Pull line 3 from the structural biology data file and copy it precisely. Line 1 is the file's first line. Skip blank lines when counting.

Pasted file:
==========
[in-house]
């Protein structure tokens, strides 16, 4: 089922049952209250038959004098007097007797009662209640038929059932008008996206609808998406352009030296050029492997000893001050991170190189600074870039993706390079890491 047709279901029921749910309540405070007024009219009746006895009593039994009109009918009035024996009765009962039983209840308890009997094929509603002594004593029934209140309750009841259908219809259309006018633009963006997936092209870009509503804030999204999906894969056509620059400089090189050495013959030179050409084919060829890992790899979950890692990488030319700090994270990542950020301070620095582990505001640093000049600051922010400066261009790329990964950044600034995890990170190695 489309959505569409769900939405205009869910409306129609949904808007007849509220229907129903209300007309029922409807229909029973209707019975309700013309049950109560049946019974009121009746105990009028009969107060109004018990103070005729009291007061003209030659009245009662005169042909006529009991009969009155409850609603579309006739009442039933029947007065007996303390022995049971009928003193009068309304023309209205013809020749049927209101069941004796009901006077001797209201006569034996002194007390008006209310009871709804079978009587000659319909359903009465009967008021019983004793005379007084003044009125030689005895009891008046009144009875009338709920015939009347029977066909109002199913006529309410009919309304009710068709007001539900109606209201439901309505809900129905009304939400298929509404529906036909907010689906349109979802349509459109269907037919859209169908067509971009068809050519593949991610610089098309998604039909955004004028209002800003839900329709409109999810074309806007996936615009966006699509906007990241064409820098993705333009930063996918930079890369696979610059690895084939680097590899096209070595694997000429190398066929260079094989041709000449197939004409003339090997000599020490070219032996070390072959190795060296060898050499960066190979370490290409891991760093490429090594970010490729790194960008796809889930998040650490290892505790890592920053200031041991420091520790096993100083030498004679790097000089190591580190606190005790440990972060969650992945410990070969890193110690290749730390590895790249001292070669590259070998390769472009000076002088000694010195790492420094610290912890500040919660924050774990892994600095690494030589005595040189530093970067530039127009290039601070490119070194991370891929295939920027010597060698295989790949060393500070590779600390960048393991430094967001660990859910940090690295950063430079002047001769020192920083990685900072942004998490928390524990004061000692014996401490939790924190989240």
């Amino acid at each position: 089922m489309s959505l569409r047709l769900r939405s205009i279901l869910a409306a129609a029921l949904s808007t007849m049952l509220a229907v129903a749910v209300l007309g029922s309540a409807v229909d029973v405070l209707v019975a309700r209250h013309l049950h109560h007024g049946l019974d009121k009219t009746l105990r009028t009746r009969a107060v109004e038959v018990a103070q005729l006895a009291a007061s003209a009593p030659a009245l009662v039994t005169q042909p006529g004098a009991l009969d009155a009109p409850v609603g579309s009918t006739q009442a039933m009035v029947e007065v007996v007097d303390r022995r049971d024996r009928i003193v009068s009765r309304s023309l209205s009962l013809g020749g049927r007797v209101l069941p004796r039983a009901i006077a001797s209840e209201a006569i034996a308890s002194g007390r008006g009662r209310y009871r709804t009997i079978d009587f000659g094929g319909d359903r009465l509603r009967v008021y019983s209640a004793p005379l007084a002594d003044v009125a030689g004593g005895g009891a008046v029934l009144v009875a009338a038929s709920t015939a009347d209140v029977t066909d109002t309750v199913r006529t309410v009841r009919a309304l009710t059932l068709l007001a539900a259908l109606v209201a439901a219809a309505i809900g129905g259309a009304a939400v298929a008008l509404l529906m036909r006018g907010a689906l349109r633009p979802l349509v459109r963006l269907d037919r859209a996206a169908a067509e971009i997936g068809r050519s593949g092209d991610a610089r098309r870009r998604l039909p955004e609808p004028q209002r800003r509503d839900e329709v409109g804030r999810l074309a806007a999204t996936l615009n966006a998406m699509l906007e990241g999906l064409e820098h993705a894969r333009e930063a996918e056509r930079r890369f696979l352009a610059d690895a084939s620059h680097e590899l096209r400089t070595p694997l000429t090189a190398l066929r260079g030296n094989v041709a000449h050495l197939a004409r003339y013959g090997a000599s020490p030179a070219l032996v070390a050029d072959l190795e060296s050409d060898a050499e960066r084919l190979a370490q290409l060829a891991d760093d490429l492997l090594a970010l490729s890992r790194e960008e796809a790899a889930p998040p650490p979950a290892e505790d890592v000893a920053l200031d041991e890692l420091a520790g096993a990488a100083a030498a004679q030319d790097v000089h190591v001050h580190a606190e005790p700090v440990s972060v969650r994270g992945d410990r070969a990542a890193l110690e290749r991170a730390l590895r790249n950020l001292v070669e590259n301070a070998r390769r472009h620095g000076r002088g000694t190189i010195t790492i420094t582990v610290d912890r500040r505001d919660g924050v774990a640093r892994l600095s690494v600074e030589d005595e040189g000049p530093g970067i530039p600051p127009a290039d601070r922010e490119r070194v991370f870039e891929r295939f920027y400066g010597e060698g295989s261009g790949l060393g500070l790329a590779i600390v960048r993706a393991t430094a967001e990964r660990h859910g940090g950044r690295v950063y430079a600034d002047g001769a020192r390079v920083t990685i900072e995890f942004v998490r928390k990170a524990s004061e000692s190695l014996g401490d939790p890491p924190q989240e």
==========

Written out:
């Amino acid at each position: 089922m489309s959505l569409r047709l769900r939405s205009i279901l869910a409306a129609a029921l949904s808007t007849m049952l509220a229907v129903a749910v209300l007309g029922s309540a409807v229909d029973v405070l209707v019975a309700r209250h013309l049950h109560h007024g049946l019974d009121k009219t009746l105990r009028t009746r009969a107060v109004e038959v018990a103070q005729l006895a009291a007061s003209a009593p030659a009245l009662v039994t005169q042909p006529g004098a009991l009969d009155a009109p409850v609603g579309s009918t006739q009442a039933m009035v029947e007065v007996v007097d303390r022995r049971d024996r009928i003193v009068s009765r309304s023309l209205s009962l013809g020749g049927r007797v209101l069941p004796r039983a009901i006077a001797s209840e209201a006569i034996a308890s002194g007390r008006g009662r209310y009871r709804t009997i079978d009587f000659g094929g319909d359903r009465l509603r009967v008021y019983s209640a004793p005379l007084a002594d003044v009125a030689g004593g005895g009891a008046v029934l009144v009875a009338a038929s709920t015939a009347d209140v029977t066909d109002t309750v199913r006529t309410v009841r009919a309304l009710t059932l068709l007001a539900a259908l109606v209201a439901a219809a309505i809900g129905g259309a009304a939400v298929a008008l509404l529906m036909r006018g907010a689906l349109r633009p979802l349509v459109r963006l269907d037919r859209a996206a169908a067509e971009i997936g068809r050519s593949g092209d991610a610089r098309r870009r998604l039909p955004e609808p004028q209002r800003r509503d839900e329709v409109g804030r999810l074309a806007a999204t996936l615009n966006a998406m699509l906007e990241g999906l064409e820098h993705a894969r333009e930063a996918e056509r930079r890369f696979l352009a610059d690895a084939s620059h680097e590899l096209r400089t070595p694997l000429t090189a190398l066929r260079g030296n094989v041709a000449h050495l197939a004409r003339y013959g090997a000599s020490p030179a070219l032996v070390a050029d072959l190795e060296s050409d060898a050499e960066r084919l190979a370490q290409l060829a891991d760093d490429l492997l090594a970010l490729s890992r790194e960008e796809a790899a889930p998040p650490p979950a290892e505790d890592v000893a920053l200031d041991e890692l420091a520790g096993a990488a100083a030498a004679q030319d790097v000089h190591v001050h580190a606190e005790p700090v440990s972060v969650r994270g992945d410990r070969a990542a890193l110690e290749r991170a730390l590895r790249n950020l001292v070669e590259n301070a070998r390769r472009h620095g000076r002088g000694t190189i010195t790492i420094t582990v610290d912890r500040r505001d919660g924050v774990a640093r892994l600095s690494v600074e030589d005595e040189g000049p530093g970067i530039p600051p127009a290039d601070r922010e490119r070194v991370f870039e891929r295939f920027y400066g010597e060698g295989s261009g790949l060393g500070l790329a590779i600390v960048r993706a393991t430094a967001e990964r660990h859910g940090g950044r690295v950063y430079a600034d002047g001769a020192r390079v920083t990685i900072e995890f942004v998490r928390k990170a524990s004061e000692s190695l014996g401490d939790p890491p924190q989240e």